Monday, 21 April 2014

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Animal Pictures To Print Biography

The coyote appears often in the tales and traditions of Native Americans—usually as a very savvy and clever beast. Modern coyotes have displayed their cleverness by adapting to the changing American landscape. These members of the dog family once lived primarily in open prairies and deserts, but now roam the continent's forests and mountains. They have even colonized cities like Los Angeles, and are now found over most of North America. Coyote populations are likely at an all-time high.

These adaptable animals will eat almost anything. They hunt rabbits, rodents, fish, frogs, and even deer. They also happily dine on insects, snakes, fruit, grass, and carrion. Because they sometimes kill lambs, calves, or other livestock, as well as pets, many ranchers and farmers regard them as destructive pests.

Coyotes are formidable in the field where they enjoy keen vision and a strong sense of smell. They can run up to 40 miles (64 kilometers) an hour. In the fall and winter, they form packs for more effective hunting.

Coyotes form strong family groups. In spring, females den and give birth to litters of three to twelve pups. Both parents feed and protect their young and their territory. The pups are able to hunt on their own by the following fall.

Coyotes are smaller than wolves and are sometimes called prairie wolves or brush wolves. They communicate with a distinctive call, which at night often develops into a raucous canine chorus.

Clay Myers (born in Kokomo, Indiana) is an American photographer, videographer and animal welfare advocate best known for his portraits of rescued companion animals.[1]

Contents  [hide]
1 Education
2 Career
2.1 ADOPT poster
2.2 Gallery exhibit
2.3 Books
3 Personal life
4 References
5 External links
Myers graduated from Haverford High School in Havertown, Pennsylvania, in 1976. He served four years in the United States Marine Corps, from 1977 to 1981, as a grade E-4. He received a mechanics license from Quaker City School of Aeronautics in 1985.

Myers, a photographer for 20 years, began his photo career by shooting for photo stock agencies.

From 2002 to 2007, he was the lead photographer and photo manager for Best Friends Animal Society and a photographer until 2011.[2] He presented a workshop at the 2005 annual No More Homeless Pets Conference.[3]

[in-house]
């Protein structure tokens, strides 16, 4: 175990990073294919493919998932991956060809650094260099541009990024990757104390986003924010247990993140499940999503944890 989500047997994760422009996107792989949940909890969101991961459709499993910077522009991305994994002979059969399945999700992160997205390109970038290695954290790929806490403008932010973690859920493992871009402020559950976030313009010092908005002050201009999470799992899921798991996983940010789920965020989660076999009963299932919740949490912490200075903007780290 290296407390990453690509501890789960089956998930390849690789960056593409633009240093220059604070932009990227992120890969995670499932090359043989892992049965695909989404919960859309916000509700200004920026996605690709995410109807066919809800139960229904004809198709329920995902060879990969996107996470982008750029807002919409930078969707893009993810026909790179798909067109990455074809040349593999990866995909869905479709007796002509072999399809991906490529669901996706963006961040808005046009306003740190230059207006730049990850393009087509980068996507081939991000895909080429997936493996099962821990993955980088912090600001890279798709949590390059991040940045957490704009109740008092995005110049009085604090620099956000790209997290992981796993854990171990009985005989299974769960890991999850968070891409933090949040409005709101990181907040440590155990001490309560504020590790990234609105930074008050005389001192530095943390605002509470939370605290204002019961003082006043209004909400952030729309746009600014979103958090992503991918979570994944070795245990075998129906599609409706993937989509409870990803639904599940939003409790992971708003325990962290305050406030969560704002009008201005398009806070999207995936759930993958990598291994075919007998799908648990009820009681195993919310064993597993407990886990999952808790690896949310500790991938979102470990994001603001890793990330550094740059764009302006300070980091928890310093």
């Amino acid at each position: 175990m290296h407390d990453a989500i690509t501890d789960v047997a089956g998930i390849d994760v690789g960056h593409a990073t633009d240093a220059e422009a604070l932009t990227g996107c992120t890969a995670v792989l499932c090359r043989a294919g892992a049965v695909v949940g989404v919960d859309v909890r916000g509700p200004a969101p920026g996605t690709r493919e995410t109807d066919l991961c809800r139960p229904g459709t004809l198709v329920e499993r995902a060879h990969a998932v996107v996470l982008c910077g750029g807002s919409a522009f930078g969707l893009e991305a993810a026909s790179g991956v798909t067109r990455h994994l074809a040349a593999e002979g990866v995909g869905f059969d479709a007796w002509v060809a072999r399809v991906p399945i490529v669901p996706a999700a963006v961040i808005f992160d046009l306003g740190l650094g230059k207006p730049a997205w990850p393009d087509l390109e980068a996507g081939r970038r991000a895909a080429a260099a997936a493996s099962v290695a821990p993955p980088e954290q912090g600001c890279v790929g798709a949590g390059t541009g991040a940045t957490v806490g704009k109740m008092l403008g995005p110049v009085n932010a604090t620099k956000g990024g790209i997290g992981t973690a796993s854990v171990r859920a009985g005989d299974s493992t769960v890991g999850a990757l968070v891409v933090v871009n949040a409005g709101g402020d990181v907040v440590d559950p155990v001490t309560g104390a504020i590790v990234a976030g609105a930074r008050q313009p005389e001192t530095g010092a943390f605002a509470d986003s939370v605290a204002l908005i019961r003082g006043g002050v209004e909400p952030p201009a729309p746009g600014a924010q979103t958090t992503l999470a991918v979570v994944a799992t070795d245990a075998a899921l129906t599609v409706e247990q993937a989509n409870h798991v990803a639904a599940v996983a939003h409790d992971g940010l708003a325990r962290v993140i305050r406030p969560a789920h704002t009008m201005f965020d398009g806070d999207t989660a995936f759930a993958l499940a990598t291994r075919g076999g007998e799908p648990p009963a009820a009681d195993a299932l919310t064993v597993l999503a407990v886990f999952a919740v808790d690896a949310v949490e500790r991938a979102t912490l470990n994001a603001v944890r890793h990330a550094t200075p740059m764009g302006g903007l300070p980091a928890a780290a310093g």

Beginning in 2008, he volunteered for National Mill Dog Rescue and was the still photographer for the group's 2010 documentary I Breathe.

His photos have appeared in newspapers and magazines, including the San Francisco Chronicle, the Los Angeles Times,[4] Vanity Fair, The New York Times, Outdoor Photographer, New Jersey Magazine, and the St. Louis Post-Dispatch.[5] In 2008,[6] an article about National Mill Dog Rescue founder Theresa Strader that included Myers' photos ran on the front page of the Colorado Springs Independent.[7]

Myers' photos were used by the New Jersey Department of Environmental Protection in its Conserve Wildlife newsletters.[8][9]

In May 2008, Myers began a photo assignment for a PetSmart Charities' program to help save lives by transporting homeless dogs from high pet population areas to shelters where dogs were in demand. The program was featured in Parade magazine.[10]

ADOPT poster[edit]
Los Angeles street artist Shepard Fairey used Myers' photo of a rescued shaggy dog named Sylvie (owned by dog trainer Ann Allums)[11][12] and made it a screen print similar to the "Hope" poster Fairey did of Barack Obama during the 2008 U.S. presidential election. For the ADOPT poster, released in January 2009, Fairey created a mutt version of the red, white and blue screen print. Four hundred copies were offered by[13] Fairey explained why he turned the photo into a poster, then donated it with Myers' permission for free downloading: “Homeless pets urgently need us to take the lead and speak out on their behalf, now more than ever. ... It is my hope that this new print will give people a way to advocate for these animals and show their support for pet adoption."[14]

The poster, available for download at no cost, ran on the cover of Dog’s Life magazine in spring 2009.[15] In September 2009, Fairey released the poster in gold and black. The prints were covered in September 2009 on Martha Stewart's blog, The Daily Wag.[16]

Gallery exhibit[edit]
Myers' work, titled "Captured Moments," was included in a May 2005 gallery exhibit at the Russell Senate Office Building in Washington, D.C., along with paintings by artist Cyrus Mejia. The newspaper Roll Call covered the event.[17][18]

In 2005, he was deployed three times by Best Friends to cover the rescue of animals in the Gulf region in the aftermath of Hurricane Katrina. Afterward, more than 70 of his photos were featured in the book Pawprints of Katrina by Cathy Scott.[19] His photos illustrated the 1998 book New Jersey Wildlife Viewing Guide by Laurie Pettigrew.[20]

Myers was awarded "Best Spot News Photo Coverage" in 2006 from the Nevada Press Association for the book's cover photo, which also illustrated an article in Las Vegas CityLife.[21][22]

In November 2008, Myers and Scott joined actress and animal advocate Ali MacGraw, who wrote the book's foreword, for a book signing at Garcia Street Books in Santa Fe, New Mexico, where MacGraw lives.[23]